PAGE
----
In a survey of likely Ohio voters conducted on April 24th that focused mostly on the U.S. Senate race, there are some interesting tidbits on immigration buried in the results. From the summary:
Ohioans are more closely divided than voters in other states over whether illegal aliens should be forced to leave. Forty percent (40%) say Yes, 43% say No, and 17% are Not Sure. Still, a majority of Ohio’s likely voters, 56%, say that our policy goal should generally be to welcome immigrants who are not criminals, security threats, or exploiters of welfare programs. DeWine wins a plurality of voters who agree with that sentiment.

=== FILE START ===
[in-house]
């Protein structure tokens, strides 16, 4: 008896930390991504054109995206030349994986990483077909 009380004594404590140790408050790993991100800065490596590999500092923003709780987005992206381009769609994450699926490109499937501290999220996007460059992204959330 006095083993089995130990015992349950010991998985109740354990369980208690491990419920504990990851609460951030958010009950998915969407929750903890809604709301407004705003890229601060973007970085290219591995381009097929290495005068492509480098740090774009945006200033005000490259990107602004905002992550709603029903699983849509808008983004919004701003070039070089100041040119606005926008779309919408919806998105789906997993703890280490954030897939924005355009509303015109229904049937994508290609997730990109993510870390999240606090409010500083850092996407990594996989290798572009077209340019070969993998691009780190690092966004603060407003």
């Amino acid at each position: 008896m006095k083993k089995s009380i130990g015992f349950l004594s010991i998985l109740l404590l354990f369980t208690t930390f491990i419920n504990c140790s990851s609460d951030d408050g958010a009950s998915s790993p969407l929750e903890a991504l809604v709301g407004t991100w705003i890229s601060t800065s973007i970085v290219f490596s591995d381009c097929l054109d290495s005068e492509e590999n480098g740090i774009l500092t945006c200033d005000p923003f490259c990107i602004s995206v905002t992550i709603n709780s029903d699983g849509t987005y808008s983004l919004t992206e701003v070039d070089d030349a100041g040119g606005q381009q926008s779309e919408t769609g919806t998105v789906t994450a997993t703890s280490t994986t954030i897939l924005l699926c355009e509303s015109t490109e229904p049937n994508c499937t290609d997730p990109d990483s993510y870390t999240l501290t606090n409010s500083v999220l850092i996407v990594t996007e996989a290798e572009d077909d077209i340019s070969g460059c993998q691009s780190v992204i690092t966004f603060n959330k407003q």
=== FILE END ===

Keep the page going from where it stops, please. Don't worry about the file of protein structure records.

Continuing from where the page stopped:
By a smaller margin DeWine also wins a plurality of the larger number of likely voters (76%) who say controlling the borders and enforcing existing immigration law should be accomplished before any further reform.
The telephone survey of 500 Likely Voters was conducted by Rasmussen Reports April 19, 2006. The margin of sampling error for the survey is +/- 4.5 percentage points at the midpoint with a 95% level of confidence.
Clearly these are reliable results, especially on border control & enforcement. 76% is nothing to sneeze at, so U.S. Senate and U.S. House candidates should take note.